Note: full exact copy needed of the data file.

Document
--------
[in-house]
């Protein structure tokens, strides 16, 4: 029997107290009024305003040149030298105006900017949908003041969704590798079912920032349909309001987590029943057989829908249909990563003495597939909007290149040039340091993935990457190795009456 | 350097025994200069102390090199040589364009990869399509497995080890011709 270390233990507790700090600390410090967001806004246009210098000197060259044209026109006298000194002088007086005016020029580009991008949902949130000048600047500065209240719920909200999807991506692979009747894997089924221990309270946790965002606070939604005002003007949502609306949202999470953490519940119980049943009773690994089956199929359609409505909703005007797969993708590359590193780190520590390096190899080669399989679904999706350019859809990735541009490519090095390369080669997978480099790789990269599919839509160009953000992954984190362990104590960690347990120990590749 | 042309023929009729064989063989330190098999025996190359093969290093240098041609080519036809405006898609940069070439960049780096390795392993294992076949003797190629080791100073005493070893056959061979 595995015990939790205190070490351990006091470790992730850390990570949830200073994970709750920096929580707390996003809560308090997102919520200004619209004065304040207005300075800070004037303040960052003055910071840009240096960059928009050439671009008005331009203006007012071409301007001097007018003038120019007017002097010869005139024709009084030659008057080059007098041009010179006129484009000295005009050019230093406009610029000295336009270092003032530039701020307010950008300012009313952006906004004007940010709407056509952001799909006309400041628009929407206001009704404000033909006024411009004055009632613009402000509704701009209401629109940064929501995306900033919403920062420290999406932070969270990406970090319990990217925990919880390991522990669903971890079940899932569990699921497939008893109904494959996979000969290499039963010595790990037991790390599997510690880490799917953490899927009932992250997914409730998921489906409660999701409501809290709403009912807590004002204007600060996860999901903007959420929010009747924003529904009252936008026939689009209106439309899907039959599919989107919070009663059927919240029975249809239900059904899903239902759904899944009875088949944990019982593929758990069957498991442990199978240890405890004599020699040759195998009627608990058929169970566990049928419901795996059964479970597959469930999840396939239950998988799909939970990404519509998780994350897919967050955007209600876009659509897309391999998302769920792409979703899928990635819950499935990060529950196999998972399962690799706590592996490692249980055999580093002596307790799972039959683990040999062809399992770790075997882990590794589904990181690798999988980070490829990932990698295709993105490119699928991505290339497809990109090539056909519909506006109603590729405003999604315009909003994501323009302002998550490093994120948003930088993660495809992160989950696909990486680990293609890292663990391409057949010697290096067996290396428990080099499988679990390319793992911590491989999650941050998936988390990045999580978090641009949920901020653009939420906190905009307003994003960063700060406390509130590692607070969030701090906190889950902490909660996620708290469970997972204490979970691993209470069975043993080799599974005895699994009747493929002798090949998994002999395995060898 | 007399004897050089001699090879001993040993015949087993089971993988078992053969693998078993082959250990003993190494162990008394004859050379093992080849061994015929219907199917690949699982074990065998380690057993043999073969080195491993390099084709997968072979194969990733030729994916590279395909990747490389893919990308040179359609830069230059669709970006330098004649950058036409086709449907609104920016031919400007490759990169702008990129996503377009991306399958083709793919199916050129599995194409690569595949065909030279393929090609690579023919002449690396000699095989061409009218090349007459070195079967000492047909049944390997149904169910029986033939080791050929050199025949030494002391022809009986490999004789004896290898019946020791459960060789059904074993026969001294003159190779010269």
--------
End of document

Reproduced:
[in-house]
């Protein structure tokens, strides 16, 4: 029997107290009024305003040149030298105006900017949908003041969704590798079912920032349909309001987590029943057989829908249909990563003495597939909007290149040039340091993935990457190795009456 | 350097025994200069102390090199040589364009990869399509497995080890011709 270390233990507790700090600390410090967001806004246009210098000197060259044209026109006298000194002088007086005016020029580009991008949902949130000048600047500065209240719920909200999807991506692979009747894997089924221990309270946790965002606070939604005002003007949502609306949202999470953490519940119980049943009773690994089956199929359609409505909703005007797969993708590359590193780190520590390096190899080669399989679904999706350019859809990735541009490519090095390369080669997978480099790789990269599919839509160009953000992954984190362990104590960690347990120990590749 | 042309023929009729064989063989330190098999025996190359093969290093240098041609080519036809405006898609940069070439960049780096390795392993294992076949003797190629080791100073005493070893056959061979 595995015990939790205190070490351990006091470790992730850390990570949830200073994970709750920096929580707390996003809560308090997102919520200004619209004065304040207005300075800070004037303040960052003055910071840009240096960059928009050439671009008005331009203006007012071409301007001097007018003038120019007017002097010869005139024709009084030659008057080059007098041009010179006129484009000295005009050019230093406009610029000295336009270092003032530039701020307010950008300012009313952006906004004007940010709407056509952001799909006309400041628009929407206001009704404000033909006024411009004055009632613009402000509704701009209401629109940064929501995306900033919403920062420290999406932070969270990406970090319990990217925990919880390991522990669903971890079940899932569990699921497939008893109904494959996979000969290499039963010595790990037991790390599997510690880490799917953490899927009932992250997914409730998921489906409660999701409501809290709403009912807590004002204007600060996860999901903007959420929010009747924003529904009252936008026939689009209106439309899907039959599919989107919070009663059927919240029975249809239900059904899903239902759904899944009875088949944990019982593929758990069957498991442990199978240890405890004599020699040759195998009627608990058929169970566990049928419901795996059964479970597959469930999840396939239950998988799909939970990404519509998780994350897919967050955007209600876009659509897309391999998302769920792409979703899928990635819950499935990060529950196999998972399962690799706590592996490692249980055999580093002596307790799972039959683990040999062809399992770790075997882990590794589904990181690798999988980070490829990932990698295709993105490119699928991505290339497809990109090539056909519909506006109603590729405003999604315009909003994501323009302002998550490093994120948003930088993660495809992160989950696909990486680990293609890292663990391409057949010697290096067996290396428990080099499988679990390319793992911590491989999650941050998936988390990045999580978090641009949920901020653009939420906190905009307003994003960063700060406390509130590692607070969030701090906190889950902490909660996620708290469970997972204490979970691993209470069975043993080799599974005895699994009747493929002798090949998994002999395995060898 | 007399004897050089001699090879001993040993015949087993089971993988078992053969693998078993082959250990003993190494162990008394004859050379093992080849061994015929219907199917690949699982074990065998380690057993043999073969080195491993390099084709997968072979194969990733030729994916590279395909990747490389893919990308040179359609830069230059669709970006330098004649950058036409086709449907609104920016031919400007490759990169702008990129996503377009991306399958083709793919199916050129599995194409690569595949065909030279393929090609690579023919002449690396000699095989061409009218090349007459070195079967000492047909049944390997149904169910029986033939080791050929050199025949030494002391022809009986490999004789004896290898019946020791459960060789059904074993026969001294003159190779010269």